Cbeyond to offer virtualized, white-label IP PBX.
Product, designed to let channel partners offer VoIP services, can be deployed in minutes.
Last October, Atlanta-based hosted IP PBX provider Aretta Communications announced the release of a new white label program to enable resellers to create branded IP PBX solutions for their customers.
Soon after, the company was acquired by IP phone service provider Cbeyond, and the white label product got put on hold as the newly joined companies worked to integrate Aretta's technology into Cbeyonds overall product line.
Now the company has returned its attention to the white label product, which is slated for February release. Executives say a white label offering will help Cbeyond to expand its footprint, while giving resellers a new way to reach out to their existing client base.
"Cbeyond has always embraced channel partners as the core of its business," said vice president of sales and marketing Jeff Uphues. "From a Cbeyond perspective, the Aretta offering really introduces a new term that people are not accustomed to seeing, which is cloud PBX."
While the details of the Cbeyond offering still are being worked out, Octobers Aretta announcement should provide a sound guideline for what the company will be bringing to market.
The product is based on an open source software solution running on the Linux operating system, virtualization, and an Asterisk-based IP PBX application, which resellers will brand as their own offering.
The cloud-hosted system will be fully automated, enabling resellers to provision new IP PBX systems for their customers in a matter of minutes. The entire reseller account administration will be managed online from a central Web interface. The cost to resellers has not yet been established, and resellers will set their own retail end user price points.
Cbeyond is not the first in the industry to make such a play. Last month for example, TelCentris announced its IP telephony platform was open for reseller-partners, and MSP Terrapin partnered with PacWest to create a similar offering.
Uphues foresees the white label product fulfilling a need among resellers who want to expand the depth of their product line, but who may lack the finances necessary to implement a cost-intensive system on their own.
"A lot of small value added resellers dont have the tools and the resources to become their own PBX, to deploy their own hosting tools, so we feel it is a natural fit to enable those customers to extend their offerings," he said.
In addition to building out their product base, resellers may look at the white label as a way to grow their business beyond their present geographies. While many have made inroads into major markets, they still may be looking to grow in subsidiary areas. "They want to take that Cbeyond offering into those smaller markets, and this is a way for them to extend their reach," Uphues said.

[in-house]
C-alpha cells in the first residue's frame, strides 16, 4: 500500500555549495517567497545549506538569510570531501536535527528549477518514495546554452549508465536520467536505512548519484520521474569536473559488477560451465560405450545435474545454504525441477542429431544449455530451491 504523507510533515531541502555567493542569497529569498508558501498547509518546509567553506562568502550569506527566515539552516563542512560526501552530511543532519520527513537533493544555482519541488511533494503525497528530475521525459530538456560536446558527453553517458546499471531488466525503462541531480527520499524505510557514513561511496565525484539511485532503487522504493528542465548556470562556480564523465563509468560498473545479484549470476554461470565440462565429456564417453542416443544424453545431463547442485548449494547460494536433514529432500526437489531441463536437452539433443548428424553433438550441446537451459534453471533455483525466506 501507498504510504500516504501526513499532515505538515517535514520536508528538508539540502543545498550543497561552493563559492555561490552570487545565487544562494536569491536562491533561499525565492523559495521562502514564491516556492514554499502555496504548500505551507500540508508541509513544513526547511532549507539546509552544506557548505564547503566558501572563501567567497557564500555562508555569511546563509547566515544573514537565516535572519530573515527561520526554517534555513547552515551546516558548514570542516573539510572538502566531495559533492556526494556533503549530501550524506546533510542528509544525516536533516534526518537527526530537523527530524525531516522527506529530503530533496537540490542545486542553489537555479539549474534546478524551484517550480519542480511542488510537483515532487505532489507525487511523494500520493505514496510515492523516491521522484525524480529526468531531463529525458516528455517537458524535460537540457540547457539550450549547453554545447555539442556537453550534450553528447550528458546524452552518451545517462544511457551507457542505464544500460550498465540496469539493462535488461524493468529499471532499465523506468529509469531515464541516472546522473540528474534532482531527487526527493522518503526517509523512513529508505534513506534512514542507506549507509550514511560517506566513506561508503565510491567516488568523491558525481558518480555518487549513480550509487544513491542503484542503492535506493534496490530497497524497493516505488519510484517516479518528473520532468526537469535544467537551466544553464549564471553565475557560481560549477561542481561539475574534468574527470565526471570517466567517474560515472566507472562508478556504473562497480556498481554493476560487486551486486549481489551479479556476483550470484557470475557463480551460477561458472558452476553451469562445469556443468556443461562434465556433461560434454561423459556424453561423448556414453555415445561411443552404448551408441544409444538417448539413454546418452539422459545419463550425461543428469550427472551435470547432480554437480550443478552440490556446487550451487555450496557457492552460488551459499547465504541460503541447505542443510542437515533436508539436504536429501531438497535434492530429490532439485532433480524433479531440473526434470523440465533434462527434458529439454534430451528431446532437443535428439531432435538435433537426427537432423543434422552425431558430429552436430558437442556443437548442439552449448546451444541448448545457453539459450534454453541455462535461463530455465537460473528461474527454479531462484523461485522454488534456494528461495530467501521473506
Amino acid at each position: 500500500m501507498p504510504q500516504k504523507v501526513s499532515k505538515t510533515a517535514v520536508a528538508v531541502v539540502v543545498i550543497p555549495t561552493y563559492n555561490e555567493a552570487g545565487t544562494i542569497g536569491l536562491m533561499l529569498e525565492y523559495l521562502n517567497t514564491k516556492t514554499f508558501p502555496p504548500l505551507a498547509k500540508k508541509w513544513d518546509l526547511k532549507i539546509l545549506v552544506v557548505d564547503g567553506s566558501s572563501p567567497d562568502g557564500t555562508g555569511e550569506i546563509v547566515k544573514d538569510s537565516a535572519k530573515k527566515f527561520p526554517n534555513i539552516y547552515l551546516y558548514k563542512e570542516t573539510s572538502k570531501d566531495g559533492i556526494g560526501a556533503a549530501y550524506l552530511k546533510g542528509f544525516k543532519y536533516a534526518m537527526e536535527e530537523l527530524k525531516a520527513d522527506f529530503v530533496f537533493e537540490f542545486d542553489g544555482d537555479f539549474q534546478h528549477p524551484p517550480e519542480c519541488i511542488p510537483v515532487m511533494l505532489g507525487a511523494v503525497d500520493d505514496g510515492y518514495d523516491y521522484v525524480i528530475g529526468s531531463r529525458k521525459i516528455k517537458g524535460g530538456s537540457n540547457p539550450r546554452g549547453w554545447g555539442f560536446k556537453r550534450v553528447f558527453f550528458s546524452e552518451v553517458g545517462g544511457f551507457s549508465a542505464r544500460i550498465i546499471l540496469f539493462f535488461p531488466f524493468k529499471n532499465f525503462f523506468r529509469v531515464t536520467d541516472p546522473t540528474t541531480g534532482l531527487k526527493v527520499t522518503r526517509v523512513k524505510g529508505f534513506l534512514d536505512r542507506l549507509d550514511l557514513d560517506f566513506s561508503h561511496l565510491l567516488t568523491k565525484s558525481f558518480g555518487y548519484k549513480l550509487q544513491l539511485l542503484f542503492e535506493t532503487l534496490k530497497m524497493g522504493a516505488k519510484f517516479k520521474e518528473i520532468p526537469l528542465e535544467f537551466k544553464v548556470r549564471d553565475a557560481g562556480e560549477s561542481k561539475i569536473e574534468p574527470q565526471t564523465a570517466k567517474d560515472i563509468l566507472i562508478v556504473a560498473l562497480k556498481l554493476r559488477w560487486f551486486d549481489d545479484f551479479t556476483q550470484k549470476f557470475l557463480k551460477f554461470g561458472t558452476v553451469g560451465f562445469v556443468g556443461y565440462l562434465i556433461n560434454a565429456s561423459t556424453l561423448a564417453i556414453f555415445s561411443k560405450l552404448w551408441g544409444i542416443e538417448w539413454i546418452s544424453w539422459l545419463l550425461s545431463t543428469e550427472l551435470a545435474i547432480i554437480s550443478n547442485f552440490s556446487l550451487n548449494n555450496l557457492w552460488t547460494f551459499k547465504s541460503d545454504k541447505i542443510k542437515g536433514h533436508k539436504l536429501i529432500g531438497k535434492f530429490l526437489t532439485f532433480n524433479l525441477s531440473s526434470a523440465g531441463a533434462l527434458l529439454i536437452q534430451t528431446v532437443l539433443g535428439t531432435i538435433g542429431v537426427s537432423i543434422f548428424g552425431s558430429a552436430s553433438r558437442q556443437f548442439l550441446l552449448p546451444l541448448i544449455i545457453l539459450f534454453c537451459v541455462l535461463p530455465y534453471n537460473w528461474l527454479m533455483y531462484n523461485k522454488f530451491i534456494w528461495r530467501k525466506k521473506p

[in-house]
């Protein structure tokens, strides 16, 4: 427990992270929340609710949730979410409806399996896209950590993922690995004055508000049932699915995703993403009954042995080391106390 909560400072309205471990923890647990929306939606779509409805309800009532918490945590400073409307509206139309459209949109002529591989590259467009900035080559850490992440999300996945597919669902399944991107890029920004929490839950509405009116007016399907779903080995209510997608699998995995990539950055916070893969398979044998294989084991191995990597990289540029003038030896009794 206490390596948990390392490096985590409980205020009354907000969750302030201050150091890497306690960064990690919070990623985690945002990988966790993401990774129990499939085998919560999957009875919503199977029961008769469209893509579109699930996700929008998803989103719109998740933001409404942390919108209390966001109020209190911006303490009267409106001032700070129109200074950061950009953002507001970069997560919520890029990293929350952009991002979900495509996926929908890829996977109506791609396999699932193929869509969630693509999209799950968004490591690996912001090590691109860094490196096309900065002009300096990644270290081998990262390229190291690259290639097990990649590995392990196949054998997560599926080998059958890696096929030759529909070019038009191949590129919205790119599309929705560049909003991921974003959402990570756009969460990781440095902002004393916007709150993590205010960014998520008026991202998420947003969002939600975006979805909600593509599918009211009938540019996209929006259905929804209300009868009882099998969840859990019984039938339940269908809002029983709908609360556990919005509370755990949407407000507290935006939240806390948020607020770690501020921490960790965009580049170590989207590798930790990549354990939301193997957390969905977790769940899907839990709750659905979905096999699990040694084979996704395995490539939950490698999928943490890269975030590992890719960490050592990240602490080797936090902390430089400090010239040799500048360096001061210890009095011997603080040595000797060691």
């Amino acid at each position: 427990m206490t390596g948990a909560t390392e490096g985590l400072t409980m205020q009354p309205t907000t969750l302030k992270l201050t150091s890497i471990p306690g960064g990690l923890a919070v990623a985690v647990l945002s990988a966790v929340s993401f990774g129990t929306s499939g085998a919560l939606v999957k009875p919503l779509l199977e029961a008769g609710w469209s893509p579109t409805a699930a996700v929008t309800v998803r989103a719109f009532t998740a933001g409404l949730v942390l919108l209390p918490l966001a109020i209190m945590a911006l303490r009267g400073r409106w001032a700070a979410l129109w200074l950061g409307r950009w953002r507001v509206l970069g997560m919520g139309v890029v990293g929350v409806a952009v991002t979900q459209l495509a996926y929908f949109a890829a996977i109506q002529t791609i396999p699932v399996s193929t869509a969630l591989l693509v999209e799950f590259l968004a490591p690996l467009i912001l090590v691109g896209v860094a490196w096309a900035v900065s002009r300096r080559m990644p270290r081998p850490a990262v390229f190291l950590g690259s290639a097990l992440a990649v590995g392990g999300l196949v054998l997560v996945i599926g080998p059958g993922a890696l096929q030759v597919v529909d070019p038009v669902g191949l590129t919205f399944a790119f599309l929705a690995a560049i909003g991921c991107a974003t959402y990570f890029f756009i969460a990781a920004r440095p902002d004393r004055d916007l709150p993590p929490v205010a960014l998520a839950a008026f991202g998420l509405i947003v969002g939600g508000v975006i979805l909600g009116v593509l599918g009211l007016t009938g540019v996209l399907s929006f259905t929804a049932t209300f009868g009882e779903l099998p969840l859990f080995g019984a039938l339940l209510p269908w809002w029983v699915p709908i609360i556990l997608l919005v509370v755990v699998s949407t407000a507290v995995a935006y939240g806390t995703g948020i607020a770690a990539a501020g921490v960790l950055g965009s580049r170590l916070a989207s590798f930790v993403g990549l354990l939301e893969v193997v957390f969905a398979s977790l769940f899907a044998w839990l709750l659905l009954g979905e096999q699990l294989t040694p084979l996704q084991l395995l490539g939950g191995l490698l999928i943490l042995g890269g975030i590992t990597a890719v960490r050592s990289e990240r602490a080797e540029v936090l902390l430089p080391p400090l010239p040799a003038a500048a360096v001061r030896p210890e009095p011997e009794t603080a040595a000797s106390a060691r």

Training will come from channel managers within each of the 14 major markets presently served by Cbeyond, with the depth and content of that training to be determined by the needs of the specific reseller. "For that channel partner or that reseller, we want to understand their needs and what they are trying to accomplish," Uphues said.
For Cbeyond, the new program should open doors into markets beyond its present base, with the help of resellers who may already have an established footprint. "A lot of these PBX resellers and VAR resellers have worked long and hard to establish their own name and their own brand," Uphues said. White labeling creates room to ride those coattails.
Even as it looks to expand beyond its present 55,000 small-business customers, Cbeyond intends to take an incremental approach to any expansion. "Were going to have to have the same diligence we have had in rolling out Cbeyond as a company," Uphues said. "You wont see us signing up hundreds of people at one time. Were going to move methodically from one reseller to the next, from one channel partner to the next."
Theres been a rash of phone-company white labeling going on in the past few months, a trend Uphues attributes to the rise of the cloud.
"You had the client server side in the 90s, you had modular computing in the 2000s. Then in 2005 to 2010 you had virtualization. All that has prepared us from the unprecedented disruption across the IT stack that we now see in the cloud," he said.
By helping resellers deliver that technology, white labeling "allows them to build up a more robust reoccurring revenue stream, without having to invest the capital that it would take to do it themselves."